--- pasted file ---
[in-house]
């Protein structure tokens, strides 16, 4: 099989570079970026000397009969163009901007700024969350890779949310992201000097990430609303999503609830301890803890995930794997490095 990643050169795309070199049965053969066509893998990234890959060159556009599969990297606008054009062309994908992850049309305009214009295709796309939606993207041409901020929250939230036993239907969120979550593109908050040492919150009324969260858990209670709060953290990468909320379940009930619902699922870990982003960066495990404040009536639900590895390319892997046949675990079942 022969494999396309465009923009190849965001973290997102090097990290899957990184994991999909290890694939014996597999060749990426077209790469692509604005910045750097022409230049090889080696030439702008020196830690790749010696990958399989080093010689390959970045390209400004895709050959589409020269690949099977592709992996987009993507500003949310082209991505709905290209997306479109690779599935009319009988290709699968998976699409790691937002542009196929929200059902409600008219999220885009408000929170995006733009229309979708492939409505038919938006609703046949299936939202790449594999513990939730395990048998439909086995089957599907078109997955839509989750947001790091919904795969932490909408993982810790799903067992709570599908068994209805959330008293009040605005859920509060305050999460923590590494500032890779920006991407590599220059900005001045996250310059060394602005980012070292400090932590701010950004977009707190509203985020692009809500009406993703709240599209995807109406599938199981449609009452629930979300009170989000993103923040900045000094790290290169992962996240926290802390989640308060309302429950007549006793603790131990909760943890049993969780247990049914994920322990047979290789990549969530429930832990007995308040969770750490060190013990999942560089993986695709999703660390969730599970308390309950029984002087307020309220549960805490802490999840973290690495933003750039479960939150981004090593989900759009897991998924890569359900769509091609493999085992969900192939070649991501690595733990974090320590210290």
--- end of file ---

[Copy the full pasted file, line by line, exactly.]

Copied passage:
[in-house]
């Protein structure tokens, strides 16, 4: 099989570079970026000397009969163009901007700024969350890779949310992201000097990430609303999503609830301890803890995930794997490095 990643050169795309070199049965053969066509893998990234890959060159556009599969990297606008054009062309994908992850049309305009214009295709796309939606993207041409901020929250939230036993239907969120979550593109908050040492919150009324969260858990209670709060953290990468909320379940009930619902699922870990982003960066495990404040009536639900590895390319892997046949675990079942 022969494999396309465009923009190849965001973290997102090097990290899957990184994991999909290890694939014996597999060749990426077209790469692509604005910045750097022409230049090889080696030439702008020196830690790749010696990958399989080093010689390959970045390209400004895709050959589409020269690949099977592709992996987009993507500003949310082209991505709905290209997306479109690779599935009319009988290709699968998976699409790691937002542009196929929200059902409600008219999220885009408000929170995006733009229309979708492939409505038919938006609703046949299936939202790449594999513990939730395990048998439909086995089957599907078109997955839509989750947001790091919904795969932490909408993982810790799903067992709570599908068994209805959330008293009040605005859920509060305050999460923590590494500032890779920006991407590599220059900005001045996250310059060394602005980012070292400090932590701010950004977009707190509203985020692009809500009406993703709240599209995807109406599938199981449609009452629930979300009170989000993103923040900045000094790290290169992962996240926290802390989640308060309302429950007549006793603790131990909760943890049993969780247990049914994920322990047979290789990549969530429930832990007995308040969770750490060190013990999942560089993986695709999703660390969730599970308390309950029984002087307020309220549960805490802490999840973290690495933003750039479960939150981004090593989900759009897991998924890569359900769509091609493999085992969900192939070649991501690595733990974090320590210290």